KPC3460-3461: 100th Anniversary of the Death of Martyr Yu Gwansun

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(News from 우정사업본부 / KoreaPost) On 28 September 2020 KoreaPost issued two stamps (with accompanying sheets) commemorating the 100th anniversary of the death of “Martyr Yu Gwansun”. According to her Wikipedia lemma, Yu Gwansun (Ryu Gwansun) was an organizer in what would come to be known as the March 1st Movement against Imperial Japanese colonial rule of Korea in South Chungcheong. The March 1st Movement was considered a peaceful demonstration by the Korean people against Japanese rule. Ryu Gwan-sun became one of the most well-known participants in this movement, and eventually, a symbol of Korea’s fight for independence.

KoreaPost released the stamps in a commemorative (souvenir) stamp sheet of 16 (4×4) stamps of 380 won (KPC3460) each and one minisheet with one stamp of 2480 won (KPC3461), printed by Southern Colour Print resp. Cartor for POSA:

Souvenir sheet for stamp KPC3460
Souvenir sheet for stamp KPC3461


The details of the stamps as listed at the time of this publication:

유관순 열사 순국 100주년(전지)

디자인유관순 열사
인쇄 및 색수평판 / 4도
전지구성4 × 4
발행일2020. 9. 28.
우표크기30 × 40
인면26 × 38
인쇄처POSA(Southern Colour Print)


유관순 열사 순국 100주년(시트)

디자인유관순 열사
인쇄 및 색수평판 / 4도
전지구성1 × 1
발행일2020. 9. 28.
우표크기30 × 40
인면30 × 40
천공13¼ x 13
용지Silk-Gummed paper

KoreaPost also released this information for this issue:

Yu Gwansun, the symbol of the March 1st Movement and a permanent figure of the national spirit of Korea, was arrested while shouting for the independence of the nation, tortured ruthlessly, and eventually passed away in 1920. In memory of the 100th anniversary of the death of Yu Gwansun, whose life ended in prison at the fine age of nineteen, Korea Post is issuing the commemorative stamp 100th Anniversary of the Death of Patriotic Martyr Yu Gwansun.

Born on December 16, 1902 in the small village of Jiryeong-ri, Idong-myeon, Mokcheon-gun, Chungcheongnam-do (presently Byeongcheon-myeon, Dongnam-gu, Cheonan-si, Chungcheongnam-do), Yu Gwansun was a girl with a spirited personality and sharp memory, as she could instantly memorize Bible verses upon hearing them. She was taught Confucian ways and filial piety from a young age, and the national spirit in her grew as she learned about new cultures based on Christianity. In 1910 when Yu Gwansun turned eight years old, Korea was disgracefully extorted of its national rights as the nation was colonized by the Japanese Empire. Alice Sharp, a missionary with strong conviction and ambition for female education, took notice of the bright Yu Gwansun. Yu Gwansun then enrolled at Ewha Hakdang (predecessor of Ewha Girls’ High School and Ewha Womans University) under a scholarship in 1915, where she was taught new ideas as her devotion to the nation grew stronger.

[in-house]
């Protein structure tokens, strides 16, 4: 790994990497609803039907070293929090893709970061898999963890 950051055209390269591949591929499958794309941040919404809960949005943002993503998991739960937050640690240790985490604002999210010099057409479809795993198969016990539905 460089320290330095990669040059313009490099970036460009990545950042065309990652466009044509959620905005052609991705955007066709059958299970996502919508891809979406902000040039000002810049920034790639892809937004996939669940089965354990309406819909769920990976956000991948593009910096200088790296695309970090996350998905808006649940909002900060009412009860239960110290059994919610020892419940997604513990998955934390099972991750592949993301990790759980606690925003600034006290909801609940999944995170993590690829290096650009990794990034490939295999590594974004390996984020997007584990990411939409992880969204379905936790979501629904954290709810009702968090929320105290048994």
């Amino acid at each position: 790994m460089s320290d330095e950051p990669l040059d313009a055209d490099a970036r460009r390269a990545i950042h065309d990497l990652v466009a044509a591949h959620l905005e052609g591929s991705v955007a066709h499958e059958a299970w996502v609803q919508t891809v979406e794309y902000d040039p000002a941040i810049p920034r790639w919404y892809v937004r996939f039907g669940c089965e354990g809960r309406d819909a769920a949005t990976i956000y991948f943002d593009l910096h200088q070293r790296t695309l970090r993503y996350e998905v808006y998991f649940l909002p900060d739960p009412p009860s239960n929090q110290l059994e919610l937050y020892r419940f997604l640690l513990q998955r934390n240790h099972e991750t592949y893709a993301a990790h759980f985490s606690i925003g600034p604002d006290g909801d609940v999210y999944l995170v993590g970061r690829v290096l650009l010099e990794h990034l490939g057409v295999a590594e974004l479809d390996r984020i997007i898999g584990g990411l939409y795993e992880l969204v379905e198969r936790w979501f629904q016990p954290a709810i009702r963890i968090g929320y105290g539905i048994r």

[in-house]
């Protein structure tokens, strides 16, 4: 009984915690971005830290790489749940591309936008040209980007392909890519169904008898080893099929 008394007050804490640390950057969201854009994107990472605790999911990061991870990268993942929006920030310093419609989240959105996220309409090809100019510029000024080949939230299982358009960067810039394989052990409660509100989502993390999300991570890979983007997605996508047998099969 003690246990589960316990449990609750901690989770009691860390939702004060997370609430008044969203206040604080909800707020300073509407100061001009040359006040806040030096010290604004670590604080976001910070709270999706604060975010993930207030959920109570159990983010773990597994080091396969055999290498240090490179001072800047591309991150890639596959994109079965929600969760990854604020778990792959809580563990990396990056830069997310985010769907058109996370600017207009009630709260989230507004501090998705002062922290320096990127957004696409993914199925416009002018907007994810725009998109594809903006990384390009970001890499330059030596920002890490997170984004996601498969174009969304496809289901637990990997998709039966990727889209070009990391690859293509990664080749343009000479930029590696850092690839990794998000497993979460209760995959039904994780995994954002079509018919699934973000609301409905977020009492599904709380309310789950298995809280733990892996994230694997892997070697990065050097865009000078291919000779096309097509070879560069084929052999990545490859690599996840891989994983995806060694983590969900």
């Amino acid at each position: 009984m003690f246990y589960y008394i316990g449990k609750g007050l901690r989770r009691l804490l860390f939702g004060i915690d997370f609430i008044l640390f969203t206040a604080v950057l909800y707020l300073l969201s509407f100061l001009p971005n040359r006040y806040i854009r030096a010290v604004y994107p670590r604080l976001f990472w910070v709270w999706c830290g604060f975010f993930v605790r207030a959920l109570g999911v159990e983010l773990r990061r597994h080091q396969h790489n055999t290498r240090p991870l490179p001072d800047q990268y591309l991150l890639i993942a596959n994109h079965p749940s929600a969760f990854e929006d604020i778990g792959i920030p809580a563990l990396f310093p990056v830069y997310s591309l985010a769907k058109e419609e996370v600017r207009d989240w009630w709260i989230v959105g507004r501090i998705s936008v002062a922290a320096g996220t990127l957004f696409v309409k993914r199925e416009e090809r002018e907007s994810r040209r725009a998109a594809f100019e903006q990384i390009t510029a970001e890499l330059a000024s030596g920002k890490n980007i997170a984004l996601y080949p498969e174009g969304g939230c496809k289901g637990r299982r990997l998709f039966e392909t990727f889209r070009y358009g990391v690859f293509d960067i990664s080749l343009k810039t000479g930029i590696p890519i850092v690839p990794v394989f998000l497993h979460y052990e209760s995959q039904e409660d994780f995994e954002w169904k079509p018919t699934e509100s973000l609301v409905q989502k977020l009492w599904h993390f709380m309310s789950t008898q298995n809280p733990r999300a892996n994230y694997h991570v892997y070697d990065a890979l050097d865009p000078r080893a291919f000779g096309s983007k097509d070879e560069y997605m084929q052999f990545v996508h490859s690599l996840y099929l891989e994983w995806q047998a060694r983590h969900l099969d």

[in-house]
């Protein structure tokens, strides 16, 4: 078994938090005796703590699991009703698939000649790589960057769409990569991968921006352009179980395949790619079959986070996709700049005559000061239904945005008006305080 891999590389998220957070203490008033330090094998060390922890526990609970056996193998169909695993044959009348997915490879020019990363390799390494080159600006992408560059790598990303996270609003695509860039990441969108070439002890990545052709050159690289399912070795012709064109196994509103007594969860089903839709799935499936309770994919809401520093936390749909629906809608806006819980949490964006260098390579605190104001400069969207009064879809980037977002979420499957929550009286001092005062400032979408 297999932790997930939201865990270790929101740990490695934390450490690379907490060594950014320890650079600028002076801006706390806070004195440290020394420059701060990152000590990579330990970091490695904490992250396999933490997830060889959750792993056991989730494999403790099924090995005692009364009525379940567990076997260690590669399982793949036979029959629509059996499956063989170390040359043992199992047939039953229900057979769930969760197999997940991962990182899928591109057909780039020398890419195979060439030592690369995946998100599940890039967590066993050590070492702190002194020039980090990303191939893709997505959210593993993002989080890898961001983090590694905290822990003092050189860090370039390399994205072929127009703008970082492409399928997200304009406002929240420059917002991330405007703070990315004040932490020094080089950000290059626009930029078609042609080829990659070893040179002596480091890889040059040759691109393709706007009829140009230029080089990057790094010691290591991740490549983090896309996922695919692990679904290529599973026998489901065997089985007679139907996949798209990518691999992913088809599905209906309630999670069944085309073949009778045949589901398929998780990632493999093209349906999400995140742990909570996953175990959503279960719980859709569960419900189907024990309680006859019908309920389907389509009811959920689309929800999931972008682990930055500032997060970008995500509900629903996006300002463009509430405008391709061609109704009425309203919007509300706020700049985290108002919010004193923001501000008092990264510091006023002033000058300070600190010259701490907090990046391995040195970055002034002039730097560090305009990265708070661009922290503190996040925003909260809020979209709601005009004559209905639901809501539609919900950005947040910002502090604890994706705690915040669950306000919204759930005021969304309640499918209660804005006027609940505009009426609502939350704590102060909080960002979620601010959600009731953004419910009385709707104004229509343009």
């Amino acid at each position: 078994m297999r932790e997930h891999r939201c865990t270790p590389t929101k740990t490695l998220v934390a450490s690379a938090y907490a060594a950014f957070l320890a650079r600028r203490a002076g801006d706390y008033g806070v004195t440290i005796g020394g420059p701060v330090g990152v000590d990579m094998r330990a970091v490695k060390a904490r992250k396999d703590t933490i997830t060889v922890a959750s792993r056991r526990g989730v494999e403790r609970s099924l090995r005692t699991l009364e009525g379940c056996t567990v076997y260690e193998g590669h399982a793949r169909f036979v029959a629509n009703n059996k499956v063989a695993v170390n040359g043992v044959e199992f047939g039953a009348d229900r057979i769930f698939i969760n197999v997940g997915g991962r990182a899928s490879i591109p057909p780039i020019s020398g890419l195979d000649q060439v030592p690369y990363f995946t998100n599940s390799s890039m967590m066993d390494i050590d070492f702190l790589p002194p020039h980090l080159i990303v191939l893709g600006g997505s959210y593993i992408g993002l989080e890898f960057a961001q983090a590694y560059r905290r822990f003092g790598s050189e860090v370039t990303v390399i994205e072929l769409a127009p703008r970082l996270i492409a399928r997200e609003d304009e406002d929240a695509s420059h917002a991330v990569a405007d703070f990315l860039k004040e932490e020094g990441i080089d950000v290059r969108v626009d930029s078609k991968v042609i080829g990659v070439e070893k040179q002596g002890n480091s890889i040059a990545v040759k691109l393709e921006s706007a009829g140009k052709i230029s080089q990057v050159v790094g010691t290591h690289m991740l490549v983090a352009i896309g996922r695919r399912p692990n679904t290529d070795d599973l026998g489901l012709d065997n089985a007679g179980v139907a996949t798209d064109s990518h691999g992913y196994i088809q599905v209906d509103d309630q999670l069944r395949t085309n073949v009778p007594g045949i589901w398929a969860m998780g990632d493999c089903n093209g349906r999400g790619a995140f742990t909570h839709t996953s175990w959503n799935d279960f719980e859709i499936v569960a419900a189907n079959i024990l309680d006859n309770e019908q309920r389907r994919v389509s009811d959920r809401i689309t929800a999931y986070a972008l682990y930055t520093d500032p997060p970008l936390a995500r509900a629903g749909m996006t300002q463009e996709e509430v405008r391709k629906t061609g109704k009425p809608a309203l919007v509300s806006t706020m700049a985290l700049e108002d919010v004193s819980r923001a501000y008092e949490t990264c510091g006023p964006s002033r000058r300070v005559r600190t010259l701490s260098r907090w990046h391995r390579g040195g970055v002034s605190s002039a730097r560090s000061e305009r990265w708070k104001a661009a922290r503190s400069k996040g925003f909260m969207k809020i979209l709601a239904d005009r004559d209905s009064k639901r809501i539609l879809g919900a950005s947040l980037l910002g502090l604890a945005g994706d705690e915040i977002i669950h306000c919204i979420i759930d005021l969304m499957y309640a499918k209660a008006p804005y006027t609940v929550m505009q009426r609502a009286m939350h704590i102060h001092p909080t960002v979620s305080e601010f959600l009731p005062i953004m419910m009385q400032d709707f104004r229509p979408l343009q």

The death of Gojong (Emperor Gwangmu) on January 22, 1919 brought heavy grief on the people, and the thirty-three national representatives took this event as a golden opportunity for an independence movement. On March 1, before the funeral procession, the March 1st Movement was started with the announcement of the Korean Declaration of Independence by the thirty-three national representatives, and the unified voice of 20 million people resounded in and out of the country, wherever Korean compatriots were found. Yu Gwansun, who was then studying high school courses at Ewha Hakdang, formed the “five-person pact” with Kim Bok-sun, Guk Hyun-sook, Seo Myung-hak and Kim Hui-ja, and participated in the March 1st Independence Movement. Yu Gwansun then went to her hometown to avoid surveillance by the Japanese Empire, and she was arrested on April 1, 1919 on the charge of stirring up the independence movement at an Aunae marketplace in Byeongcheon and was sentenced to three years in prison. While imprisoned, she continued to encourage her colleagues even as she was severely flogged and tortured for shouting for the independence of her country. As a result of the torturing, Yu Gwansun died fighting for her country at Seodaemun Prison on September 28 of the following year.

Yu Gwansun, who shouted “Long live Korean independence” while unarmed and with a Korean flag in her hand before Japanese soldiers who were armed with guns and swords, continues to inspire us today after one hundred years of her death. On the commemorative stamp is the words of the young Yu Gwansun who cried out to the Japanese military policemen during the movement for independence. We hope that the commemorative stamp helps everyone remember Yu Gwansun who left behind her unyielding courage.

The ePost website showed these FDCs for this issue:

All relevant text and images in page copyright: 우정사업본부 / KoreaPost

Ivo Spanjersberg
Currently KSS Publisher/Webmaster, previously KSS Chairman (2018-2019). Living in Amsterdam. I collect Korean revenue stamps, see my website:

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